U.K. Elections: What’s Next for Economy and Markets?

The U.K. is set to head to the polls on December 12. Here are our key takeaways for the economy and markets.

The U.K. is set to head to the polls on December 12. Election uncertainty is high given fragmented polling and the U.K.’s first-past-the-post electoral system. Current polls suggest the Conservatives will win an outright majority. But the numbers are tight, historical poll-to-seat mappings are likely imprecise given today’s political fragmentation, and polls will likely swing in coming weeks. So, on balance, we believe an outright majority for the Conservatives or another hung Parliament are equally likely outcomes.

If the Conservatives get an outright majority, we expect the Parliament to ratify Prime Minister Boris Johnson’s Brexit withdrawal deal. The deal would see the U.K. leave the EU, but stay in a transition period until the end of 2020, or until the end of 2022, if mutually agreed by the U.K. and EU by next summer. After that, the U.K. would likely leave the single market and customs union, with a hybrid solution for Northern Ireland.

In the event of a hung Parliament, uncertainty will likely persist. This outcome could lead to a further Brexit delay, a ratification of Johnson’s Brexit withdrawal deal, or even a second Brexit referendum. In any event, we view a no-deal Brexit as a very low probability event, with only one party (the Brexit party) likely to campaign on a no-deal platform.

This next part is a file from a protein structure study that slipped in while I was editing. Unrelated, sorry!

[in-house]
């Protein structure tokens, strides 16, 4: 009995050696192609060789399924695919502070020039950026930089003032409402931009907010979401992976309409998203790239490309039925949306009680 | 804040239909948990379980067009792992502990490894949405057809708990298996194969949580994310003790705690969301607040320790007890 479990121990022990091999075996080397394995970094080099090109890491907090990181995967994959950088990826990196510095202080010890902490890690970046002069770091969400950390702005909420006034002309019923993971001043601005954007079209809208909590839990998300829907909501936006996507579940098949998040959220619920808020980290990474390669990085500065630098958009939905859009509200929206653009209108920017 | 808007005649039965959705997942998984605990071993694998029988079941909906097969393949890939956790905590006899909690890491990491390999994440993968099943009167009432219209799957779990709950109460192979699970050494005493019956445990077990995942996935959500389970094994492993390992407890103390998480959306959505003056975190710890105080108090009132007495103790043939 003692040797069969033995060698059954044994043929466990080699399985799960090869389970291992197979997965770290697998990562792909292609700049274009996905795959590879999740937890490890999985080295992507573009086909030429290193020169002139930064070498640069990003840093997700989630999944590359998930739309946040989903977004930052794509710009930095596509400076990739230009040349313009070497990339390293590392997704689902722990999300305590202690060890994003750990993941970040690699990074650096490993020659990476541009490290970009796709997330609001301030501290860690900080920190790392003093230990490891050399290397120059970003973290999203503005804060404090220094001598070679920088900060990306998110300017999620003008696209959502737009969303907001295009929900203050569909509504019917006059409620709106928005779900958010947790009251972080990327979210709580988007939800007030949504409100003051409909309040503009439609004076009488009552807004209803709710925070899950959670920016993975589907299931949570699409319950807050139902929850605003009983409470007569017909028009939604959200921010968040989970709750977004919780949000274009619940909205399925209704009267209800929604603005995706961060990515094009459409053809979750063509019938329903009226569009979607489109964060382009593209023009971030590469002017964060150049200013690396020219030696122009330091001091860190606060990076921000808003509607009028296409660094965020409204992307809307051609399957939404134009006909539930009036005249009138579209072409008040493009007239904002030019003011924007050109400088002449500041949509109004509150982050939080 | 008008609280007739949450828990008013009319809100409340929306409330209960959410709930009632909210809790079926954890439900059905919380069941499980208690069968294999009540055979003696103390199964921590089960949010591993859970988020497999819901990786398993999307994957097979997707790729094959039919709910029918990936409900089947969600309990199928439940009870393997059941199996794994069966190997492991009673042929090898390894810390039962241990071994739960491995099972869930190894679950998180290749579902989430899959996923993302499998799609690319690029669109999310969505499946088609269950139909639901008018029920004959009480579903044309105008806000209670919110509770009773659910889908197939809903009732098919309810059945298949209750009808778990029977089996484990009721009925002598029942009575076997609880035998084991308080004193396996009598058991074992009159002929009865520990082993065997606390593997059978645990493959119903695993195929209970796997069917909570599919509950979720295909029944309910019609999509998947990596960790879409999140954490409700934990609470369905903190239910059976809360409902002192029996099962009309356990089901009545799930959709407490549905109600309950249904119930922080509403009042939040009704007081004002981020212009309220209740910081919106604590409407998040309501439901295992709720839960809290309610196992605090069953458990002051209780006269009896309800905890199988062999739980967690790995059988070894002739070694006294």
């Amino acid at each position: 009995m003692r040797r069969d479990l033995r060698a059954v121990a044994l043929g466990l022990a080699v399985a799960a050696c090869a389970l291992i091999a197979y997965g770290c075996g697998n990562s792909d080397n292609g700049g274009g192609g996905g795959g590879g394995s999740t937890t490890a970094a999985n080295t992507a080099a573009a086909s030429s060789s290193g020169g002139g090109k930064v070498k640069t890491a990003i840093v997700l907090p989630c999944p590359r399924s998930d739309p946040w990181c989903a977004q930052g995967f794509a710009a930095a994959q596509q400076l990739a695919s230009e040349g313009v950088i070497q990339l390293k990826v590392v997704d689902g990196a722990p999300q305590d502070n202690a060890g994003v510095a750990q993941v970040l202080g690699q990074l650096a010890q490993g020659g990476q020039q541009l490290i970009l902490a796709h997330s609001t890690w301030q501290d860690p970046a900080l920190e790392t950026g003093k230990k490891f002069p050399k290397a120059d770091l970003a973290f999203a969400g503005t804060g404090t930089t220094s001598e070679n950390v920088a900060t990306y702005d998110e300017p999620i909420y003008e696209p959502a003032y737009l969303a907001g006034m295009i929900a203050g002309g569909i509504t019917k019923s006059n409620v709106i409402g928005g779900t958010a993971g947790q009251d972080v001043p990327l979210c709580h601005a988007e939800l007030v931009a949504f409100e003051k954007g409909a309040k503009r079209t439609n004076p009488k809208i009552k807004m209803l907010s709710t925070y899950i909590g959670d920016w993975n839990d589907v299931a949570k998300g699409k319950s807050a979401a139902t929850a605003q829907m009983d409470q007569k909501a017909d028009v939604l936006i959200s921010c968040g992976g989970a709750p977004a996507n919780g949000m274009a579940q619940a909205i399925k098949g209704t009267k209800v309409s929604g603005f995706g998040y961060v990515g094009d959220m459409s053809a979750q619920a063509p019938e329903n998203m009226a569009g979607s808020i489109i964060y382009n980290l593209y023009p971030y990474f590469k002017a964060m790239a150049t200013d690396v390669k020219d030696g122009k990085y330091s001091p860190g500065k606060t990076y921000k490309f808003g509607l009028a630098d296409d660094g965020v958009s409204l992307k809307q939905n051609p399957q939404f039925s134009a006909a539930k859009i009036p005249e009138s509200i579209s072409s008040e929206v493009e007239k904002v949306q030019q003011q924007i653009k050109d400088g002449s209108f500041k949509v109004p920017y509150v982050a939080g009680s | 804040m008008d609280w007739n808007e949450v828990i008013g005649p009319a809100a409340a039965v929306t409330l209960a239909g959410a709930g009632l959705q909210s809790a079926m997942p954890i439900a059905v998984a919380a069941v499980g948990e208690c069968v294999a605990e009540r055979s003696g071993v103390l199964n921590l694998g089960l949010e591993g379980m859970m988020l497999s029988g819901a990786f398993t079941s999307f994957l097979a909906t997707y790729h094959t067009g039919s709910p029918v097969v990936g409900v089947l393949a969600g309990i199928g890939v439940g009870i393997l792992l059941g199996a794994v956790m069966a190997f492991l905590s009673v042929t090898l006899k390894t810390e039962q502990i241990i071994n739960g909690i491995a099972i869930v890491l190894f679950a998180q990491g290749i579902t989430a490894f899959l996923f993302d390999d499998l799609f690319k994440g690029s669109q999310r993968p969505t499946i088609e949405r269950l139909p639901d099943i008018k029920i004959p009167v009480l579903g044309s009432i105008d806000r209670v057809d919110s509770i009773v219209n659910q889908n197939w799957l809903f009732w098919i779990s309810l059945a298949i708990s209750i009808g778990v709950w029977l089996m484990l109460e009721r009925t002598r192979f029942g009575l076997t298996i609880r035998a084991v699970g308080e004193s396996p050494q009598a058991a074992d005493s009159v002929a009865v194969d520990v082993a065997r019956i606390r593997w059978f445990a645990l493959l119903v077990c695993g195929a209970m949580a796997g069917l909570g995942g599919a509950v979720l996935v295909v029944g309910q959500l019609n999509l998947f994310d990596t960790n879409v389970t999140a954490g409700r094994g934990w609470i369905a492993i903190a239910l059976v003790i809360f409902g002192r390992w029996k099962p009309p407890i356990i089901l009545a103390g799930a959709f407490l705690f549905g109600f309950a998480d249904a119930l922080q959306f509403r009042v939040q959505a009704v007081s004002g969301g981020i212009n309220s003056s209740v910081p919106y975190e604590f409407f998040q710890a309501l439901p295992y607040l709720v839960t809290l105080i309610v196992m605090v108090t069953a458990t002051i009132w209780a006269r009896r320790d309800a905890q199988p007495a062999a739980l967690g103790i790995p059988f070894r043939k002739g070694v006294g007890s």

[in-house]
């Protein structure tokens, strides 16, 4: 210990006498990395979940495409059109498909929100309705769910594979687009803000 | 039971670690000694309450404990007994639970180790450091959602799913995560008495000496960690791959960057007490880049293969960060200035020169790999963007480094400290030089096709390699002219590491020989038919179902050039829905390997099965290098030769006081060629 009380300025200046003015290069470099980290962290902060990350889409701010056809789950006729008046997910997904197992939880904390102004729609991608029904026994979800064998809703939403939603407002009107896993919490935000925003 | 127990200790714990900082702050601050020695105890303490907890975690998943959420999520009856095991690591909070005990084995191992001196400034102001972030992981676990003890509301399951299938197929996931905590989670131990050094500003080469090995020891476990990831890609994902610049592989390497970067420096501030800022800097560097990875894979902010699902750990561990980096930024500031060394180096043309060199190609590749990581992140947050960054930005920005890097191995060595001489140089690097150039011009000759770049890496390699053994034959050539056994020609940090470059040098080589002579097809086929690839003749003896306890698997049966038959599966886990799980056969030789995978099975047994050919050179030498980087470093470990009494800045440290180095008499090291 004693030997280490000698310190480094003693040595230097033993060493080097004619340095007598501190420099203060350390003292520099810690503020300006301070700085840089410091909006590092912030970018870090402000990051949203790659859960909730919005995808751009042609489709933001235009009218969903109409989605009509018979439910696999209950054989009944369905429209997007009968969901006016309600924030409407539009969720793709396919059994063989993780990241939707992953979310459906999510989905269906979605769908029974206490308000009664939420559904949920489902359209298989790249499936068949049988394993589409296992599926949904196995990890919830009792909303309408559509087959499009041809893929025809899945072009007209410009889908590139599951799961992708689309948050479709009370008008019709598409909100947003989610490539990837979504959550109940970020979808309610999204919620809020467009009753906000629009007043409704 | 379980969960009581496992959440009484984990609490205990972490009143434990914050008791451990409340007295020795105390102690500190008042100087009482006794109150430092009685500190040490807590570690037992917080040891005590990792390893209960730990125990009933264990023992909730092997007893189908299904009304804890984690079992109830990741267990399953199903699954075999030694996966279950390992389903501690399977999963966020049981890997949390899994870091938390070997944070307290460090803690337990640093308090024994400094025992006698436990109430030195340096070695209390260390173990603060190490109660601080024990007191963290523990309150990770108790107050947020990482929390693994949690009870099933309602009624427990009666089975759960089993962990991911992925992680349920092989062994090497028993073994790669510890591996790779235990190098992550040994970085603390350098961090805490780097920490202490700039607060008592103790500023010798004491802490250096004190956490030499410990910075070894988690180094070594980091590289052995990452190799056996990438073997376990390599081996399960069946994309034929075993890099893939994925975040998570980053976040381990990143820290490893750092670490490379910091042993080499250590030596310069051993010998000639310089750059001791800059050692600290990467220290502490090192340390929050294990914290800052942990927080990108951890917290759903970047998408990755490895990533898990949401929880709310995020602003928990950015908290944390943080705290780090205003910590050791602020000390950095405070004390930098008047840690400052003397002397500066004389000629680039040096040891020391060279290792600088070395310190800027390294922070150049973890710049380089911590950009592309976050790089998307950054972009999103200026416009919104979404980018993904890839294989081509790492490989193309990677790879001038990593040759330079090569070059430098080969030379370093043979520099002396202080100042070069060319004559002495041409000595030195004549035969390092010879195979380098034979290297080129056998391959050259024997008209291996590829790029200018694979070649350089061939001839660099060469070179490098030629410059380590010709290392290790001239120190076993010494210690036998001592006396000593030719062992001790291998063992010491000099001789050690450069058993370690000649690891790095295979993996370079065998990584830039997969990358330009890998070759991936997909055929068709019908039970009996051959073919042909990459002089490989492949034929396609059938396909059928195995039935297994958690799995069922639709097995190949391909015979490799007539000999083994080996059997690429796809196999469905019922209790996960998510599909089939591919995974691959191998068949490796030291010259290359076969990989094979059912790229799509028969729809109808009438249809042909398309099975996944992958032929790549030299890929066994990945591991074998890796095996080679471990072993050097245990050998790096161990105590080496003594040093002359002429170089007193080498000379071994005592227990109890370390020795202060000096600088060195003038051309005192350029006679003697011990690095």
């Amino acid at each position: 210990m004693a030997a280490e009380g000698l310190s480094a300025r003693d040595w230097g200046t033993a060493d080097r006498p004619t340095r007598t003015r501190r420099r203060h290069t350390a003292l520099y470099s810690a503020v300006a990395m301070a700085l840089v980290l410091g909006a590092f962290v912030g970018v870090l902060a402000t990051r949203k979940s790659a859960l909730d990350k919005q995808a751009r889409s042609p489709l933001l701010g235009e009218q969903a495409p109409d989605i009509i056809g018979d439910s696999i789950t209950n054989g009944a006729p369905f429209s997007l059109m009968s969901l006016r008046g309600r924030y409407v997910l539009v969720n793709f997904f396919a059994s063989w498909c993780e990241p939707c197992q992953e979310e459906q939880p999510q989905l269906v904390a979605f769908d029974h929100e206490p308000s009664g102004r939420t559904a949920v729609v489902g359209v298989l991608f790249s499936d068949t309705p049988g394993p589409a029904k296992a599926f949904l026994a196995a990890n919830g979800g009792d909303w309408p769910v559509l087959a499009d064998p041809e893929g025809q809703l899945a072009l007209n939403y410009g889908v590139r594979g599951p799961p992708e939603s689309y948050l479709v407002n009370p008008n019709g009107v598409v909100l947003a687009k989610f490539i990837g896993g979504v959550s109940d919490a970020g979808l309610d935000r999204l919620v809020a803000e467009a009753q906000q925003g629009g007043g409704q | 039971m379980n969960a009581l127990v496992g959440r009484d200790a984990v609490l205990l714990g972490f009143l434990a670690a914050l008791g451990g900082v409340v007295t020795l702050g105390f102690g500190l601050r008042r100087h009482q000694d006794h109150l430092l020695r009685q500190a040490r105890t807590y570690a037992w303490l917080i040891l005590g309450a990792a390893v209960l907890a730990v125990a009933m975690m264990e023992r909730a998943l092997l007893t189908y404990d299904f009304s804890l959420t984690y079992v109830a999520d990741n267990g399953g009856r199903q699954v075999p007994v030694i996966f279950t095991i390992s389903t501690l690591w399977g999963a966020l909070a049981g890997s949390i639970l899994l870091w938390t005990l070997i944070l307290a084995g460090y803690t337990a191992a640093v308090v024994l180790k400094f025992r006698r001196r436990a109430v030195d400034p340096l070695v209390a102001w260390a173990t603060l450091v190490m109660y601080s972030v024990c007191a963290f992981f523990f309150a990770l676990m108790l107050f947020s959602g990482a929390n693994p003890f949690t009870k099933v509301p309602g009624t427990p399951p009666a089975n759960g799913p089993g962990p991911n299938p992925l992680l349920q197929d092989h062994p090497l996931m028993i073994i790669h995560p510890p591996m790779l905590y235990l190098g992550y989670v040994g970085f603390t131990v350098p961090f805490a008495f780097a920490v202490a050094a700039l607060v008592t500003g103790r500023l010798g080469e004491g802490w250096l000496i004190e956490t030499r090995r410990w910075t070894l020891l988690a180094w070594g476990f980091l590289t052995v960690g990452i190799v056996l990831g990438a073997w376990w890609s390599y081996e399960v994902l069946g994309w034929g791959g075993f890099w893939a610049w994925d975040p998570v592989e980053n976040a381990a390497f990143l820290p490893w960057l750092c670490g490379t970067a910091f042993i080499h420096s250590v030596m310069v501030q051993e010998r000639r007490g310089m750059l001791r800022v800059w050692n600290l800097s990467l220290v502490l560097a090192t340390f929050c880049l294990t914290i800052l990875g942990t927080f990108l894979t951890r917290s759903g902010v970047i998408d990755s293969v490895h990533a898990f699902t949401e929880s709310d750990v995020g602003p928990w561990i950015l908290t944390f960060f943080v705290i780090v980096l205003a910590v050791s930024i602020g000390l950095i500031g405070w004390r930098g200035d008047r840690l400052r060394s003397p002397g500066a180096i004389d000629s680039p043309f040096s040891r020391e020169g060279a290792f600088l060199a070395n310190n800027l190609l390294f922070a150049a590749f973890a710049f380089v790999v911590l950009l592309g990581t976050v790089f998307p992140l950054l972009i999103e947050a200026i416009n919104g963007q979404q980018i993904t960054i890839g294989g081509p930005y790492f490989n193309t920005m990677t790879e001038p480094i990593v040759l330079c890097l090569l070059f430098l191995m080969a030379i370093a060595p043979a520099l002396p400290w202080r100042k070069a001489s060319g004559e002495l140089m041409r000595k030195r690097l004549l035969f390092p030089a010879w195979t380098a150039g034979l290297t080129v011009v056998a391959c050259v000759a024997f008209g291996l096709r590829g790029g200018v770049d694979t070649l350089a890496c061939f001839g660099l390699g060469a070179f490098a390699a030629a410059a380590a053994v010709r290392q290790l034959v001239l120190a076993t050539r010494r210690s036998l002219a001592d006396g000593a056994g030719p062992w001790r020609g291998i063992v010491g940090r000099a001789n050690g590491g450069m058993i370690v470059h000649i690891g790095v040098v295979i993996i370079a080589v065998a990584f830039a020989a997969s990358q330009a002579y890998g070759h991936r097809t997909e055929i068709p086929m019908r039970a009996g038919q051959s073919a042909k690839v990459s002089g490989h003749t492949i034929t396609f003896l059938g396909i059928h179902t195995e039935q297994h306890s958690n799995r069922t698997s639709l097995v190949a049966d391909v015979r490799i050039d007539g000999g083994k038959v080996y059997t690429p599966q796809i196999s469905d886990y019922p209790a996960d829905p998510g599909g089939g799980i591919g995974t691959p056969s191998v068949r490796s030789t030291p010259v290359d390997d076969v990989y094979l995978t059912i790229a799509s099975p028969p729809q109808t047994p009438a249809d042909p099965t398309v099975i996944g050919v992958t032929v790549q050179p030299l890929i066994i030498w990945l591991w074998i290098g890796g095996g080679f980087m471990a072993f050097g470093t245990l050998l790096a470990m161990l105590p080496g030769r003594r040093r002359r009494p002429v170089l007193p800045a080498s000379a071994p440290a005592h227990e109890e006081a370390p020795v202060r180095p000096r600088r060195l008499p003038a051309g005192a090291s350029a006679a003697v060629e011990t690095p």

Here are our key takeaways for the economy and markets:

1. Limited upside for U.K. growth:

  • U.K. growth has slowed since the start of the year as Brexit uncertainty and weak external demand have weighed on activity. In the event of further Brexit clarity after the election, we may see a rise in investments owing to pent-up demand and delayed projects, together with a boost in business confidence. But we are sceptical the bounce will be long-lasting, sharp, and meaningful. Some uncertainty about the precise future trading arrangement between the EU and U.K. will remain, which may hinder business investment. More importantly, U.K. growth will continue to be shaped by global developments, especially as the country’s two largest export markets, the U.S. and Germany, are expected to slow down in the coming months (as our colleague Nicola Mai said, Germany is on the brink of recession). Offsetting some of this weakness, a new Parliament may pave the way for more political stability and fiscal loosening in 2020. On balance, while we may see a short-lived recovery in activity after the election, we expect U.K. growth to remain at or below trend in 2020.
  • On inflation, domestic cost pressures are elevated, with wage growth close to an 11-year high and subdued productivity growth. Regardless of a Brexit deal, we expect companies to absorb the higher wage bills in their profit margins, as opposed to passing them on to consumers – in line with similar trends we have seen in the rest of Europe. Overall, we expect U.K. inflation to remain somewhat muted, just below the Bank of England’s 2% target, through the remainder of the year and the beginning of 2020. A significant appreciation of the currency on the back of a Brexit deal would increase disinflationary pressures.